For years, the Route 1 corridor, stretching from Alexandria through Prince William County, has been the subject of several beautification projects and a few potential revitalization plans, as well as the butt of many jokes.
But with several members of the Prince William Board of County Supervisors pushing plans along, that revitalization may happen yet--someday. So far, the board members are long on plans, but short on how to execute them.
Supervisor Maureen S. Caddigan (R-Dumfries) said she is dedicating her next four years in office to revitalizing Triangle and the area along Route 1 in her district.
During the past few years, Caddigan has played a significant role in pushing for revitalization along the road, including a plan to have it increased to six lanes that has been approved by the Virginia Department of Transportation.
But construction on the additional lanes is not slated to begin until 2020. "In Triangle, we don't have a very attractive area. So when those six lanes come in, those shabby buildings will go down," Caddigan said. "But this isn't going to happen tomorrow."
Supervisor Hilda M. Barg (D-Woodbridge) said she plans to continue working to widen, upgrade and add street lights to the Route 1 corridor that runs through her district.
She also has played a major role on the Route 1 corridor study that has analyzed the notorious road.
Barg said the county will see much of the first phase of that plan taking place this year, including the construction of the Route 1 and Route 123 interchange in Woodbridge.
The interchange project is slated to begin in the spring. The $31 million project will bring a new spurt of economic development to the depressed area, she said, essentially creating a new town center in the Woodbridge area.
"It will bring a hotel and conference center. We have a marina there, and we will have senior housing there," she said. "It just brings a lot of work opportunity to the Belmont area."
The county has long wanted a hotel and conference center in the area, but has yet to attract one.
Debi Sandlin, general manager of the Days Inn Potomac Mills and president of the Prince William Tourism Association, is looking forward to any Route 1 revitalization and said she hopes the new interchange will attract businesses to the eastern end of the county.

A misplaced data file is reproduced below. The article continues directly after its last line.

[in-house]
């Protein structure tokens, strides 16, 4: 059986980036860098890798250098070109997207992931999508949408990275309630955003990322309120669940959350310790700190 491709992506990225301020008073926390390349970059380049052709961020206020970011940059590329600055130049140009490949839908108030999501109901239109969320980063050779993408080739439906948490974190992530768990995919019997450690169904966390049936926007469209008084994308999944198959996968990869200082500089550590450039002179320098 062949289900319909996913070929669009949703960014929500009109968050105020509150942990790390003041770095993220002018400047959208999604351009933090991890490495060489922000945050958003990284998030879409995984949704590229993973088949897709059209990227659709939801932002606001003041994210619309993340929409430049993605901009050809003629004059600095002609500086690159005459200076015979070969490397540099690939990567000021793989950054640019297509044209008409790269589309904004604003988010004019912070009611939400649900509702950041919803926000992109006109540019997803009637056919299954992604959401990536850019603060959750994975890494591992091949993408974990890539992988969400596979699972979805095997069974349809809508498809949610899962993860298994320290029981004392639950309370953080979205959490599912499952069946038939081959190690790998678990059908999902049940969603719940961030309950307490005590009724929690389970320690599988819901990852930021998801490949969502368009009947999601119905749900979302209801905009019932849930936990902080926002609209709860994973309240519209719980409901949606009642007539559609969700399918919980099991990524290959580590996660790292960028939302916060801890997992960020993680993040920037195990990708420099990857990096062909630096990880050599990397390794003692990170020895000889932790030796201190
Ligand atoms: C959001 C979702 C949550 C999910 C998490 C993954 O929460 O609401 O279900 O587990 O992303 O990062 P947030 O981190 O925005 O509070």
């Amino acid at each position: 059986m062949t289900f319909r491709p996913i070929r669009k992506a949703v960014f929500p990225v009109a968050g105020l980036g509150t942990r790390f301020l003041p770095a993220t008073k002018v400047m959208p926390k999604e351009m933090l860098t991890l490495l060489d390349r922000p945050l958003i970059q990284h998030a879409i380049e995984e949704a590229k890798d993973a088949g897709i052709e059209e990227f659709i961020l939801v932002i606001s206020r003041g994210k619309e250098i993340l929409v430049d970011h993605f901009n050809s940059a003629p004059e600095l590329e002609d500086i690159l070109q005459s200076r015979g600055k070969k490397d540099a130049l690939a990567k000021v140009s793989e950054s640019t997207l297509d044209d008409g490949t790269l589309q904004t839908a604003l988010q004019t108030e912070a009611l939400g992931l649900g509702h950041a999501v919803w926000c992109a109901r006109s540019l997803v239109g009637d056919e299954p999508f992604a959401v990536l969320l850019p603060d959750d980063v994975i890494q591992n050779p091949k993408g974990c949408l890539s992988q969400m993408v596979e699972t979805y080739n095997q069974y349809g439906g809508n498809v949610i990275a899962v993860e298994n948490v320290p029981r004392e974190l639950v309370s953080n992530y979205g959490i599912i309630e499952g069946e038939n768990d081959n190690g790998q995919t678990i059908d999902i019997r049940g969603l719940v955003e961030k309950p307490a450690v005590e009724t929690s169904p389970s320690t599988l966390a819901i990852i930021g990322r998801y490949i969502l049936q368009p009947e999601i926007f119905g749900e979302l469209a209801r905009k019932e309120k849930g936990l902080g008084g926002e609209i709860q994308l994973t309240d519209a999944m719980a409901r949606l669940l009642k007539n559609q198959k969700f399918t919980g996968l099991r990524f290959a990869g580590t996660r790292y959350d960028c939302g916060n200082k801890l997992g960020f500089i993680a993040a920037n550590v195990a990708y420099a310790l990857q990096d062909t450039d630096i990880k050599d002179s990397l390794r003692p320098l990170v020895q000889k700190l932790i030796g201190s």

"If you want to bring businesses to an area, they're going to want an area that's visually appealing. If it's run down, they're going to shy away from it," she said. "I really hope the county starts to concentrate on the Route 1 corridor."
Sandlin said she thought the county had focused on Innovation, a high-tech, county-sponsored business park, to the detriment of Route 1 efforts. "The eastern side of the county has not been a priority item for the last several years, and it's time they start looking over here," she said.
The Route 1 corridor has long consisted of strip malls, run-down storefronts and restaurants, and in the case of Caddigan's district, tattoo parlors and dilapidated buildings whose landlords do not live in the area.
"My concentration for the next four years will be in that area," Caddigan said. "Triangle needs help, and I think with the buildings that are dilapidated and no one to care for them, I plan to have that taken care of."
In the past year, she has worked on a beautification plan, planting trees and flowers, and has raised money to replace a crumbling one-lane bridge off Route 1 in Triangle. "It's really enhanced that area," she said.
"The supervisors representing the areas of Route 1 have done a very good job in addressing many of the conditions on Route 1," said county board Chairman Sean Connaughton (R). "One major development is the town center at Belmont. Once that intersection, combined with a [Virginia Rail Express] station and the Belmont Bay [development] is completed, that will do a lot to bring great improvements to northern Route 1."
Barg's plan for revitalization along the road in Woodbridge echoes Caddigan's. The two supervisors have worked closely in the past few years, trying to finalize plans and secure funding for the area surrounding the route. "This is all a long-range plan. But there will be a lot of properties along Route 1 that will go, and we hope to [move the telephone] wires underground," Barg said. "There are a lot of plans in place. I look forward to moving things forward, and [we are] looking to Richmond for funding. We need to do a lot of things, but . . . the county can only do so much."
CAPTION: The construction of the Route 1 and Route 123 interchange--a $31 million project in Woodbridge--is scheduled to begin in the spring.